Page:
The two stories by Ben Montgomery in 2013 the Society for Features Journalism said were really good
The Times did well in the contest. John Woodrow Cox dominated the short feature category. The Bounty story got some recognition. And Ben's name popped up twice too.
1. From March 23, the second-best arts and entertainment feature of the year in the biggest papers in the country, his profile of the comedian Gallagher:
Gallagher might die tonight.
Did you know he is still alive?
He is. Pretty much. Surprise.
He's scheduled to make one last appearance in the Tampa Bay area, the place he thinks of as home, the locale that launched him on a three-decade-plus comedy career highlighted by 14 specials on Showtime. He's back home now, and due on stage at the Capitol Theater in Clearwater tonight, if he makes it. If.
And there's nothing funny about that. The man is 66 and says he feels good, but he felt good every time he had a heart attack, and he's had four. One was so severe doctors put Gallagher in a medically induced coma for several days, and when he came out he announced he was retiring, hanging up the Sledge-O-Matic after one last swing.
These are difficult times for Gallagher, and not exclusively due to his bad heart. He says he hasn't talked to his little brother, Ron, in 20 years, not since Gallagher sued Ron for trademark infringement for mimicking his act and billing himself as Gallagher II. What's more, the media have labeled Gallagher a bigot, a racist, a homophobe, a crazy uncle, a tea party panderer. Lesser comics have fun at his expense. One of the most recognizable comedians of the 1980s told a radio audience last year that he was broke and living in Super 8 motels and scavenging on roadsides.
Difficult times for the sad clown, indeed. Unless it's all part of the shtick.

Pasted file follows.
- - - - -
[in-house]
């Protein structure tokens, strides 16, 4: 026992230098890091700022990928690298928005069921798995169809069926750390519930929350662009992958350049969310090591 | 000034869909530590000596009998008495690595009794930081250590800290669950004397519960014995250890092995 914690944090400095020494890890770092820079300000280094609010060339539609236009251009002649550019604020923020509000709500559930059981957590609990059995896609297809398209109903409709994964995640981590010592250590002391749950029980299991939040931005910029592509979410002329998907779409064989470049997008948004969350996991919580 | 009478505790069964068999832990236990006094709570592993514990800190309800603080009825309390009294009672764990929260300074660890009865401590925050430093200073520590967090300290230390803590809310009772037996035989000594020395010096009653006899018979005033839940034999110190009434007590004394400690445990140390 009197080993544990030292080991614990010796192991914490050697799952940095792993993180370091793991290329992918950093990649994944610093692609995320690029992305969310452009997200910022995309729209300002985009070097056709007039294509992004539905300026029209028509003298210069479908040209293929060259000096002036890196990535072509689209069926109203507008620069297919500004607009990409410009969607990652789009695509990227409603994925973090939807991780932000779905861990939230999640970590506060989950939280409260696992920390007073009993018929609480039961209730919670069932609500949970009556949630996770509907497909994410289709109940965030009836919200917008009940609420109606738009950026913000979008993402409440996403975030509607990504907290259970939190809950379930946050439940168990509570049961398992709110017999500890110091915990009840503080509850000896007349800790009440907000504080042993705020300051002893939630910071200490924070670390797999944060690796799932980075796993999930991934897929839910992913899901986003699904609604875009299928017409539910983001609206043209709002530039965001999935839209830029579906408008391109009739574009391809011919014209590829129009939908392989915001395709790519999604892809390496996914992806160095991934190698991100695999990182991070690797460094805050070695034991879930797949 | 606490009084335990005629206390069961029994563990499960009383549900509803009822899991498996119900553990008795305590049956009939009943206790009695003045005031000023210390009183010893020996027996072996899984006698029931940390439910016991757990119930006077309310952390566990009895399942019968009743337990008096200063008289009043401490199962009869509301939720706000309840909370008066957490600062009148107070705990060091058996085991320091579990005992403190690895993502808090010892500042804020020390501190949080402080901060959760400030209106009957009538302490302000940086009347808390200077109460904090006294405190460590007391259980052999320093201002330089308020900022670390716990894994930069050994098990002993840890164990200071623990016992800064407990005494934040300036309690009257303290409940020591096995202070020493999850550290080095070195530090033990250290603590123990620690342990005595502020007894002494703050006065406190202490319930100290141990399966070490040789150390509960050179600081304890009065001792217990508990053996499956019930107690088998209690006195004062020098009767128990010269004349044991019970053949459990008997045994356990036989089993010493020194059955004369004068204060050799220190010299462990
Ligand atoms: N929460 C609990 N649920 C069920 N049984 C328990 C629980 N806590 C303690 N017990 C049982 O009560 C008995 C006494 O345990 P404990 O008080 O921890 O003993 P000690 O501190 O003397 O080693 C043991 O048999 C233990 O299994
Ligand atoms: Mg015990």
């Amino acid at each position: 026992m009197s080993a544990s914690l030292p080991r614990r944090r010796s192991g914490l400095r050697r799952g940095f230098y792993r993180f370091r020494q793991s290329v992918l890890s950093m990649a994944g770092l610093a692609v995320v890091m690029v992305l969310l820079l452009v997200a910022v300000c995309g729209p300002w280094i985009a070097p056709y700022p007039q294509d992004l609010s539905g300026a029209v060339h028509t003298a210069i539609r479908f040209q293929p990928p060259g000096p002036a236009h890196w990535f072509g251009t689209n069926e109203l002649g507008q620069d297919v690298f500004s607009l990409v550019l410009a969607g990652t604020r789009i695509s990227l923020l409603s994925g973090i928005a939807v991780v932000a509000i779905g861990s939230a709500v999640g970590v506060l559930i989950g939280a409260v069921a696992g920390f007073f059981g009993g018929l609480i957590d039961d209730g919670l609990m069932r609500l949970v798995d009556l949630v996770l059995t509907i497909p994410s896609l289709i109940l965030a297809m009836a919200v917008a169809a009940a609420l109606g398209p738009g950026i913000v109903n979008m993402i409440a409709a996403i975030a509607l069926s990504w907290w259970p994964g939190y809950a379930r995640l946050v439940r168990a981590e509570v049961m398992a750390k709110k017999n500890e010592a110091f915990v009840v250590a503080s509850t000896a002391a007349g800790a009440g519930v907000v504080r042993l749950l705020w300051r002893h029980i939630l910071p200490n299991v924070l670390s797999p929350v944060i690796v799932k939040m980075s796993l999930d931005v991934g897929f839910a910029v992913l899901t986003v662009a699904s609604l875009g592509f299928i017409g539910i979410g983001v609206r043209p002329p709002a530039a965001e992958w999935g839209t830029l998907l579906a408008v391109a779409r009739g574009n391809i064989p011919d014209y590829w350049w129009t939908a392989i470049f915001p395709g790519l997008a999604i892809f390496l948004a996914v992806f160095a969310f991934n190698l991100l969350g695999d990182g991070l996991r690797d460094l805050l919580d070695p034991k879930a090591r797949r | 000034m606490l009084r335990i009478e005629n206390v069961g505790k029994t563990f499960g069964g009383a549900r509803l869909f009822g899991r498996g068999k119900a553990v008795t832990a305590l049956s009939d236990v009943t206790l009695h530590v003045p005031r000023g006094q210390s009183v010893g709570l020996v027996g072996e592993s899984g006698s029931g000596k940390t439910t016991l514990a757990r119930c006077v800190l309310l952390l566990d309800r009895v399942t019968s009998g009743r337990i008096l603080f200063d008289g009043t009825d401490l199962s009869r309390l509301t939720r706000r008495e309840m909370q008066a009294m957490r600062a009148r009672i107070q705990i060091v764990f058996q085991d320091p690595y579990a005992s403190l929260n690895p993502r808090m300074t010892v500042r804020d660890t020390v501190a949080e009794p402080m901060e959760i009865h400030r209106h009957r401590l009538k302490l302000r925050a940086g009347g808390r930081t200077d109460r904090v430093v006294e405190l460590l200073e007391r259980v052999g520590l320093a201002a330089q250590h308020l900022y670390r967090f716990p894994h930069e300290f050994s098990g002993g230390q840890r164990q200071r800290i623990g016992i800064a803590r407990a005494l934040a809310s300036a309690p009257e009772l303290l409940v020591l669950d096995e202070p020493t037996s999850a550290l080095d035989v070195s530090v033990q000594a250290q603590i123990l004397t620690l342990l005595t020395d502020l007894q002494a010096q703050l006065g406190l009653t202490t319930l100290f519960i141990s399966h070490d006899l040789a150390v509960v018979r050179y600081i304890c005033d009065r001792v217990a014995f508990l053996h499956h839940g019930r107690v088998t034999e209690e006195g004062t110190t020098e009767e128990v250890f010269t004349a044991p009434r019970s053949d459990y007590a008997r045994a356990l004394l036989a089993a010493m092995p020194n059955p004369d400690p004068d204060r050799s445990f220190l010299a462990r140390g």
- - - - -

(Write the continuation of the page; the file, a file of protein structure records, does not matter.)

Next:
Unless Gallagher is trolling America. Read it all.
2. From May 29, the third-best narrative of the year in the biggest papers in the country, his story on Vic Prinzi at the Florida School for Boys in Marianna:
In February 1961, Vic Prinzi pulled into the visitors' lot at the Florida School for Boys in Marianna and sat in the car collecting his thoughts. He was apprehensive.
"Why am I here?" he wondered.
He could still turn around, head back to Tallahassee and send word that he had changed his mind. Prinzi was 25 and self-confident.
His years as Florida State's quarterback would eventually land him in the school's hall of fame.
He'd played with the New York Giants and Denver Broncos, but got cut, and so he came back to Florida.
A friend told him about the opening at the state's oldest reform school. With more than 800 boys between 7 and 18, it had grown to one of the largest homes for troubled kids in the country.
The job seemed custom-made for Prinzi, who earned a degree in juvenile delinquency with a focus on criminal psychology. But his anxiety about working with young criminals, teaching them athletics no less, had sneaked up on him.
He introduced himself to the school's superintendent, David Walters, who gave Prinzi a nickel tour. The 1,400-acre campus was stunning. Stately cottages sat upon rolling green hills covered in tall pines.
Walters introduced Prinzi to his assistant superintendent, a stout man with a sandy crew cut. The two administrators told Prinzi the school operated on a ranking system based on behavior: Grub, Explorer, Pioneer, Pilot and Ace. Aces got privileges, but Grubs faced strict discipline, including solitary confinement.
"We're going to rehab these kids if it breaks every bone in their bodies," the assistant superintendent told Prinzi.
The men told Prinzi that they'd had trouble lately with a rash of runaways. When one of the boys escaped, the men on campus had to track him down in the swamps and woods surrounding the school. Occasionally the administration called on the help of prisoners from nearby Apalachee Correctional Institution.
Prinzi was not impressed by the school staff; he got the sense that they were there just to collect a paycheck. He was dismayed, too, when he saw a pack of boys loafing across campus. They had duck's ass haircuts and wore sloppy state clothes: wrinkled white shirts, blue jeans and scuffed Brogan boots.
"This is what I'm going to have to make a football team out of?" he wondered. Read it all.